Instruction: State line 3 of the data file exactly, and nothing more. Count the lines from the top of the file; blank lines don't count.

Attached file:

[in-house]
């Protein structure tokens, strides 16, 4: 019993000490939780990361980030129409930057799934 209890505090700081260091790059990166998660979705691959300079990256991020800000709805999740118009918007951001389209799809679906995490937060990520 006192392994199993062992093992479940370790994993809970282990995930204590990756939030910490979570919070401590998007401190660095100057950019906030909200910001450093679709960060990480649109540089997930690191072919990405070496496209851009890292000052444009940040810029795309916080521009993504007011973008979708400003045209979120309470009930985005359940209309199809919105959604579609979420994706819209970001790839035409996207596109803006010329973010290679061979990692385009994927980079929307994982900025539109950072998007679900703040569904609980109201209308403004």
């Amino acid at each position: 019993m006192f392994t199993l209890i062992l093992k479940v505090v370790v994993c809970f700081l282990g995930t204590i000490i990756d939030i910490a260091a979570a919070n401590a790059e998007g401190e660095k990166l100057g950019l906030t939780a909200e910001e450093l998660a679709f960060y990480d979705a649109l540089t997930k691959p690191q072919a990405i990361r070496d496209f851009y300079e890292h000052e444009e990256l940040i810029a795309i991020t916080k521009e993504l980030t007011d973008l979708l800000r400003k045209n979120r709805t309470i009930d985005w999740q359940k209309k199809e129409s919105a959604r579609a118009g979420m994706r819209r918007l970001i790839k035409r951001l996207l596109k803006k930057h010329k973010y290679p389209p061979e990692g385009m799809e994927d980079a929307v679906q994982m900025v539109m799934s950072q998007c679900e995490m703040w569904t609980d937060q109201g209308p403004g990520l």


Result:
């Amino acid at each position: 019993m006192f392994t199993l209890i062992l093992k479940v505090v370790v994993c809970f700081l282990g995930t204590i000490i990756d939030i910490a260091a979570a919070n401590a790059e998007g401190e660095k990166l100057g950019l906030t939780a909200e910001e450093l998660a679709f960060y990480d979705a649109l540089t997930k691959p690191q072919a990405i990361r070496d496209f851009y300079e890292h000052e444009e990256l940040i810029a795309i991020t916080k521009e993504l980030t007011d973008l979708l800000r400003k045209n979120r709805t309470i009930d985005w999740q359940k209309k199809e129409s919105a959604r579609a118009g979420m994706r819209r918007l970001i790839k035409r951001l996207l596109k803006k930057h010329k973010y290679p389209p061979e990692g385009m799809e994927d980079a929307v679906q994982m900025v539109m799934s950072q998007c679900e995490m703040w569904t609980d937060q109201g209308p403004g990520l």